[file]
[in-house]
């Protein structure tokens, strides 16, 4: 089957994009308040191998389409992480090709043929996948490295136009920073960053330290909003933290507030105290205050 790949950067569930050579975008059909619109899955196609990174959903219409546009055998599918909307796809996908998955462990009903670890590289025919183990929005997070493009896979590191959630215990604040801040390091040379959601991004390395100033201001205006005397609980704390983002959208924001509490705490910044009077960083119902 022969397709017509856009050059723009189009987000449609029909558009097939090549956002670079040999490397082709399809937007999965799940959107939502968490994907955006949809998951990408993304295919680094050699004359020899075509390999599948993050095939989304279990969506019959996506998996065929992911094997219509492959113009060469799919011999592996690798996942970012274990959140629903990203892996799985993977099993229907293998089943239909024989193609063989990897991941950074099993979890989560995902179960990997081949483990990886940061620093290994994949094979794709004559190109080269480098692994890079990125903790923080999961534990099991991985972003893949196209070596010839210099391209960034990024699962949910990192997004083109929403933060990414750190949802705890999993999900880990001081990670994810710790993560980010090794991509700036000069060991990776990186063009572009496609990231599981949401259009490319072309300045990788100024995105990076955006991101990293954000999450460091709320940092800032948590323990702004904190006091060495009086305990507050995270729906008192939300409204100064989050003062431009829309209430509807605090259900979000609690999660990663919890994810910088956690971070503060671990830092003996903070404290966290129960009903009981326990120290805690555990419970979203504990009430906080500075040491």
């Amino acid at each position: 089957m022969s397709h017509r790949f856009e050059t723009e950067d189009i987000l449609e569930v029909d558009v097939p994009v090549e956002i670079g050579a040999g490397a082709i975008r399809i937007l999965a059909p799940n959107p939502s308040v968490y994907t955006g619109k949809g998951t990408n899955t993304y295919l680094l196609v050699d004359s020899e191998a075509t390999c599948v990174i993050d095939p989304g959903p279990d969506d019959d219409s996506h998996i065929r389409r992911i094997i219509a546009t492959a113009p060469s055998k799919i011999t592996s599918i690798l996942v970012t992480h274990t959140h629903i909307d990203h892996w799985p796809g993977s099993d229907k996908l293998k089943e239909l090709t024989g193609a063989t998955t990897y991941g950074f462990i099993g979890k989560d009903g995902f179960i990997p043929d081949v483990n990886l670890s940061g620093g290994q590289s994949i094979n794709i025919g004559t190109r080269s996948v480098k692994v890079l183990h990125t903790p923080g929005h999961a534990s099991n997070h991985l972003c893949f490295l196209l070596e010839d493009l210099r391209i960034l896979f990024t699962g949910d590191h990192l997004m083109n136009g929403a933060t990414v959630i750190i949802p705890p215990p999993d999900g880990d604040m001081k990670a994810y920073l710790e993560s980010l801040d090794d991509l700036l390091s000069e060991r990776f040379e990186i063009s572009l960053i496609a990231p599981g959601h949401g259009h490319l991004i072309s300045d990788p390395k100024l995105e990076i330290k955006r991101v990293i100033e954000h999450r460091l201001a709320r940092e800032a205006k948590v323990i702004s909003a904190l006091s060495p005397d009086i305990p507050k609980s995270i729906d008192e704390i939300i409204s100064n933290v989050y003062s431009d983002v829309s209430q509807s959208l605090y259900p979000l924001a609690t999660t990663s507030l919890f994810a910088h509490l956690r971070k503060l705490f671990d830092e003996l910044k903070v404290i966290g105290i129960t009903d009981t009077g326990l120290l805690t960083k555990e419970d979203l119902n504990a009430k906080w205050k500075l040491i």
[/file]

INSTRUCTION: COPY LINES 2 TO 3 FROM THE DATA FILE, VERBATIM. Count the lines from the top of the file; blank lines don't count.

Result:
């Protein structure tokens, strides 16, 4: 089957994009308040191998389409992480090709043929996948490295136009920073960053330290909003933290507030105290205050 790949950067569930050579975008059909619109899955196609990174959903219409546009055998599918909307796809996908998955462990009903670890590289025919183990929005997070493009896979590191959630215990604040801040390091040379959601991004390395100033201001205006005397609980704390983002959208924001509490705490910044009077960083119902 022969397709017509856009050059723009189009987000449609029909558009097939090549956002670079040999490397082709399809937007999965799940959107939502968490994907955006949809998951990408993304295919680094050699004359020899075509390999599948993050095939989304279990969506019959996506998996065929992911094997219509492959113009060469799919011999592996690798996942970012274990959140629903990203892996799985993977099993229907293998089943239909024989193609063989990897991941950074099993979890989560995902179960990997081949483990990886940061620093290994994949094979794709004559190109080269480098692994890079990125903790923080999961534990099991991985972003893949196209070596010839210099391209960034990024699962949910990192997004083109929403933060990414750190949802705890999993999900880990001081990670994810710790993560980010090794991509700036000069060991990776990186063009572009496609990231599981949401259009490319072309300045990788100024995105990076955006991101990293954000999450460091709320940092800032948590323990702004904190006091060495009086305990507050995270729906008192939300409204100064989050003062431009829309209430509807605090259900979000609690999660990663919890994810910088956690971070503060671990830092003996903070404290966290129960009903009981326990120290805690555990419970979203504990009430906080500075040491």
């Amino acid at each position: 089957m022969s397709h017509r790949f856009e050059t723009e950067d189009i987000l449609e569930v029909d558009v097939p994009v090549e956002i670079g050579a040999g490397a082709i975008r399809i937007l999965a059909p799940n959107p939502s308040v968490y994907t955006g619109k949809g998951t990408n899955t993304y295919l680094l196609v050699d004359s020899e191998a075509t390999c599948v990174i993050d095939p989304g959903p279990d969506d019959d219409s996506h998996i065929r389409r992911i094997i219509a546009t492959a113009p060469s055998k799919i011999t592996s599918i690798l996942v970012t992480h274990t959140h629903i909307d990203h892996w799985p796809g993977s099993d229907k996908l293998k089943e239909l090709t024989g193609a063989t998955t990897y991941g950074f462990i099993g979890k989560d009903g995902f179960i990997p043929d081949v483990n990886l670890s940061g620093g290994q590289s994949i094979n794709i025919g004559t190109r080269s996948v480098k692994v890079l183990h990125t903790p923080g929005h999961a534990s099991n997070h991985l972003c893949f490295l196209l070596e010839d493009l210099r391209i960034l896979f990024t699962g949910d590191h990192l997004m083109n136009g929403a933060t990414v959630i750190i949802p705890p215990p999993d999900g880990d604040m001081k990670a994810y920073l710790e993560s980010l801040d090794d991509l700036l390091s000069e060991r990776f040379e990186i063009s572009l960053i496609a990231p599981g959601h949401g259009h490319l991004i072309s300045d990788p390395k100024l995105e990076i330290k955006r991101v990293i100033e954000h999450r460091l201001a709320r940092e800032a205006k948590v323990i702004s909003a904190l006091s060495p005397d009086i305990p507050k609980s995270i729906d008192e704390i939300i409204s100064n933290v989050y003062s431009d983002v829309s209430q509807s959208l605090y259900p979000l924001a609690t999660t990663s507030l919890f994810a910088h509490l956690r971070k503060l705490f671990d830092e003996l910044k903070v404290i966290g105290i129960t009903d009981t009077g326990l120290l805690t960083k555990e419970d979203l119902n504990a009430k906080w205050k500075l040491i």